Nationwide 24-hour-strike to paralyse transport across Greece

Dec 11, 2007, 9:56 GMT

Athens – All flights are expected be grounded, ships to be docked and urban transport and public services are expected to grind to a halt across Greece when labour unions Wednesday stage a 24-hour-strike to protest proposed pension reforms.

No flights would be leaving or arriving at Athens International Airport as air-traffic controllers decided to join the action Tuesday.

State-operated Olympic Airlines joined the strike after the government said it was unlikely that it could rescue the airline from bankruptcy.

Meanwhile, ferries and boats will remain docked at ports across the country, paralysing transport to and from hundreds of Greek islands as port authorities will join the strike.

Urban transport, including bus, trolley and suburban railway services will be suspended while work stoppages have been called at the Athens Metro and Athens-Piraeus electric railway, two of the city’s vital public transport systems.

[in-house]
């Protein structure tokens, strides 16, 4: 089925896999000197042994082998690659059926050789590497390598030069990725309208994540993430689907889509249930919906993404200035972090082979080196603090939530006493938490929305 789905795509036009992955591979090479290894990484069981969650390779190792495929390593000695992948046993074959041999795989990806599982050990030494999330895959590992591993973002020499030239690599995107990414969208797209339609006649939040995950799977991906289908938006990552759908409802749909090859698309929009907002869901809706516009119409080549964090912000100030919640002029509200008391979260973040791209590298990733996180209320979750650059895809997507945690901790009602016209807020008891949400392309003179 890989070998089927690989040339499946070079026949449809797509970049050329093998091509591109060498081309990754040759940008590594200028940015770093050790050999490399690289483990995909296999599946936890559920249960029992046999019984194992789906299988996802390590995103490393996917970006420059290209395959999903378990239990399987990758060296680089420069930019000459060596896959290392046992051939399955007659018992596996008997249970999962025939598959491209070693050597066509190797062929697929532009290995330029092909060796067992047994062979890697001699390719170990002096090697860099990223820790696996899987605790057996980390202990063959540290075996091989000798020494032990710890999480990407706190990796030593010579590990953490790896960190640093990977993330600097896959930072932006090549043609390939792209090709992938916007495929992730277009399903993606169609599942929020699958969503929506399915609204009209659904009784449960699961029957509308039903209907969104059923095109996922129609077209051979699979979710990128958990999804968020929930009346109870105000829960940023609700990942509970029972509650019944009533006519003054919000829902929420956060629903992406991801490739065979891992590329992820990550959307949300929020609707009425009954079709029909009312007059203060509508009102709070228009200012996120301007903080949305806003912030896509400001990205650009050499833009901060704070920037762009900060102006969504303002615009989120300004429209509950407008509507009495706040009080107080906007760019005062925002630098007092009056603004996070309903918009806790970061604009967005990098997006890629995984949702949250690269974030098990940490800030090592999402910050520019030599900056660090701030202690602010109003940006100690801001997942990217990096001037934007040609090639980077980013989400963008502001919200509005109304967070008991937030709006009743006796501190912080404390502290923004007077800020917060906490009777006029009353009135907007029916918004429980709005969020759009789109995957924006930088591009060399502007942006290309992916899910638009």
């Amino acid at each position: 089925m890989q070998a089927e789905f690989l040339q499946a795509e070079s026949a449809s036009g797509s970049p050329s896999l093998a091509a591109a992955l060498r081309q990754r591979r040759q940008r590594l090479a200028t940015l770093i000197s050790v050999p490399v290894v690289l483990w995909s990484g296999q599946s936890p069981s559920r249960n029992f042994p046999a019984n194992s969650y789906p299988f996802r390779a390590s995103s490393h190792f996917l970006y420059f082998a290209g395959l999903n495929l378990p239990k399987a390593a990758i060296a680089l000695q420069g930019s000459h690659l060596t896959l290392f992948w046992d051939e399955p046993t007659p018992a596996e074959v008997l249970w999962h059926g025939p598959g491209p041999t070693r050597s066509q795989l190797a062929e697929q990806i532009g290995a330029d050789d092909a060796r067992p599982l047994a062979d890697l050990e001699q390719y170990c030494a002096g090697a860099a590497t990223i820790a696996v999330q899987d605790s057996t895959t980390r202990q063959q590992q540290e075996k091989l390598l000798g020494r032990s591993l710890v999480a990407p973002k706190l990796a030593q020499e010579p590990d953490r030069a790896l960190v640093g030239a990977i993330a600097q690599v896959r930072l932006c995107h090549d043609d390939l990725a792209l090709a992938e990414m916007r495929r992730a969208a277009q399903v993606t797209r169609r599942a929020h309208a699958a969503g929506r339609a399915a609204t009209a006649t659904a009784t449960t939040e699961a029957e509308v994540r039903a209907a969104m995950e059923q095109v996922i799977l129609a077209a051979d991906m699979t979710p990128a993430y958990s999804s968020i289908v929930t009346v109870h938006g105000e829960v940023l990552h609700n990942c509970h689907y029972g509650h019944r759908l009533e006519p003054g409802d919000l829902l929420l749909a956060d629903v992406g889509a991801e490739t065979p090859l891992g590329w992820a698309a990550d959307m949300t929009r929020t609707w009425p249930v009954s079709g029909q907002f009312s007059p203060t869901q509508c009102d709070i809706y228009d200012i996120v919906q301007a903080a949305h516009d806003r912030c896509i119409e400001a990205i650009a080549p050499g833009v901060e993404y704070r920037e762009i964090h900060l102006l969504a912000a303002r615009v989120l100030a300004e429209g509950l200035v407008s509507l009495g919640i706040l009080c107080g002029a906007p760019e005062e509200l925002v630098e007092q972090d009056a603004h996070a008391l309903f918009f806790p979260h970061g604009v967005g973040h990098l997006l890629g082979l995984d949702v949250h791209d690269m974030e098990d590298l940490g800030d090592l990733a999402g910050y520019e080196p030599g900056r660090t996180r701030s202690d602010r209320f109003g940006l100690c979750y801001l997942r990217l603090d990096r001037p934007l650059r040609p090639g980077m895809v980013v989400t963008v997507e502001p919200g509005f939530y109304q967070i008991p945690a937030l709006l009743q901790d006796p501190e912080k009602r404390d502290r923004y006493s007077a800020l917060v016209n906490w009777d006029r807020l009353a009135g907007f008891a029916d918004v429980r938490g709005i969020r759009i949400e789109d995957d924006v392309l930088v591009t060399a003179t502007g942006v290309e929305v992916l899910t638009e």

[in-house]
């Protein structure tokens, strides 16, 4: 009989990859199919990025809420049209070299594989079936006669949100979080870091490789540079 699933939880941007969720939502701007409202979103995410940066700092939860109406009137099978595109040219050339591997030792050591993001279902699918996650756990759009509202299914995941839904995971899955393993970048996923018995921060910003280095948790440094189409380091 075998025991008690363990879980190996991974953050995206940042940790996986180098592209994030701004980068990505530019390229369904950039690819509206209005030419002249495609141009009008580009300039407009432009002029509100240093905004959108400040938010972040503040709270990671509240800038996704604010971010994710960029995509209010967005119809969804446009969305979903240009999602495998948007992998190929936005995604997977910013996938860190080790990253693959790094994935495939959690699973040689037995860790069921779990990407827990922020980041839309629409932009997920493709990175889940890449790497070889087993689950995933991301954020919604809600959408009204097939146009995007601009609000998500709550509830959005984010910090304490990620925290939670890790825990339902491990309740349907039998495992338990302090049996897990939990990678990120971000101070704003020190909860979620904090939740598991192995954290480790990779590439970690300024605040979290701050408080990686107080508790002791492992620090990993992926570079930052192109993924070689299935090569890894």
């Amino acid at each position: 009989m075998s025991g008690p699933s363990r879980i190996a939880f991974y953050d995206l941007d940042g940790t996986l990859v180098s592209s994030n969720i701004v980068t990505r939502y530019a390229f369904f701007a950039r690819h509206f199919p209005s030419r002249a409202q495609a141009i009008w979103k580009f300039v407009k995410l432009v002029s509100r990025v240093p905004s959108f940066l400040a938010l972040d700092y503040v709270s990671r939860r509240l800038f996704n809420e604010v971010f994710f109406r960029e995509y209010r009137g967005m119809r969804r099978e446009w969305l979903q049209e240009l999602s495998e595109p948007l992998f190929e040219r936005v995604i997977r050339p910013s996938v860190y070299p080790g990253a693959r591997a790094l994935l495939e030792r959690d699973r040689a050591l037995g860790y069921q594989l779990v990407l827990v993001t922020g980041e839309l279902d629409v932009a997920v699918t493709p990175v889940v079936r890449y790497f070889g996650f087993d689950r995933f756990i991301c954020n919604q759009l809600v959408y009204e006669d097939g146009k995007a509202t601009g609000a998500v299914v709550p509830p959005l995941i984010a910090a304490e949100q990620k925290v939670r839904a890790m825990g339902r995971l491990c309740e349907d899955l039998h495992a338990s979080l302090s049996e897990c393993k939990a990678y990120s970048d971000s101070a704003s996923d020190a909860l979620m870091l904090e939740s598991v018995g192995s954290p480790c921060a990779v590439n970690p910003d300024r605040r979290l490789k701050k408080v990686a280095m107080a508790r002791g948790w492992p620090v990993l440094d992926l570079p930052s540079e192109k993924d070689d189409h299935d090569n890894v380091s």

Banks are expected to be closed as will most public services, including tax and municipal offices.

Courts will not be operating as lawyers and court staff decided to call a 48-hour strike on Tuesday. Hospitals and ambulance services will be operating with skeleton staff while no lessons will be given at public schools and universities as teachers join the action.

Archaeologists operating the country’s main tourist attraction, the Acropolis, and other ancient sites across the city said they would probably shut it down for the day.

The powerful journalists’ union said that it will also launch a 24-hour nationwide strike on Tuesday, resulting in a nationwide news blackout.

The journalists’ strike will disrupt newspaper production, public television news broadcasts and internet sites.

The country’s two largest unions, GSEE and public sector union ADEDY, which jointly represent more than 2.5 million workers, will also hold a rally in central Athens at noon.

Unions are protesting pension reform plans which they say will raise retirement ages while cutting benefits to millions of future retirees.

The strikes follow the presentation and upcoming vote of the 2008 budget to parliament, which foresees controlled public spending, a further lowering of the deficit and higher taxes.

The conservative government, under the leadership of Costas Karamanlis, is under pressure to press forward with reforms, mainly involving the country’s ailing pension system which runs the risk of going bankrupt in 20 years because of an ageing population and low birth rate.

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